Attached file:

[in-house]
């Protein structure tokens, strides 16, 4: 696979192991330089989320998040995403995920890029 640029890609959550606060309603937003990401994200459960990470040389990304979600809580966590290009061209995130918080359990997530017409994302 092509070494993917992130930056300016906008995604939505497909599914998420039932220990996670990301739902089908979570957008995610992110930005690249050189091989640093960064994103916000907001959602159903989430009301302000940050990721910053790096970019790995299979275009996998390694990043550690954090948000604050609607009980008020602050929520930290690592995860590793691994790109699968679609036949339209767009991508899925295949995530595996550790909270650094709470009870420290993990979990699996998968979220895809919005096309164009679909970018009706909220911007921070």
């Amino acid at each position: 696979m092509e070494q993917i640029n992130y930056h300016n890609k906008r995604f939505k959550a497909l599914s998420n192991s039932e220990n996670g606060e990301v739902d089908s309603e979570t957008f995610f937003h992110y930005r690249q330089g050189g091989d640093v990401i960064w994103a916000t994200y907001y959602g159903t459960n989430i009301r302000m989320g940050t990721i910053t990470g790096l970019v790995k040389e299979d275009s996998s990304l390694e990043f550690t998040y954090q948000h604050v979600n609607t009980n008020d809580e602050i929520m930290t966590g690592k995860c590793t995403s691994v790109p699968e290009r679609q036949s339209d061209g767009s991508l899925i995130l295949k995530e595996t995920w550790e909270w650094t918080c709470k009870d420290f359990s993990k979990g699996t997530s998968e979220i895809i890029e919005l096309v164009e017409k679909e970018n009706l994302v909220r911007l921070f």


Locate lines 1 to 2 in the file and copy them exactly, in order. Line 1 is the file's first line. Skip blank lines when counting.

[in-house]
């Protein structure tokens, strides 16, 4: 696979192991330089989320998040995403995920890029 640029890609959550606060309603937003990401994200459960990470040389990304979600809580966590290009061209995130918080359990997530017409994302 092509070494993917992130930056300016906008995604939505497909599914998420039932220990996670990301739902089908979570957008995610992110930005690249050189091989640093960064994103916000907001959602159903989430009301302000940050990721910053790096970019790995299979275009996998390694990043550690954090948000604050609607009980008020602050929520930290690592995860590793691994790109699968679609036949339209767009991508899925295949995530595996550790909270650094709470009870420290993990979990699996998968979220895809919005096309164009679909970018009706909220911007921070």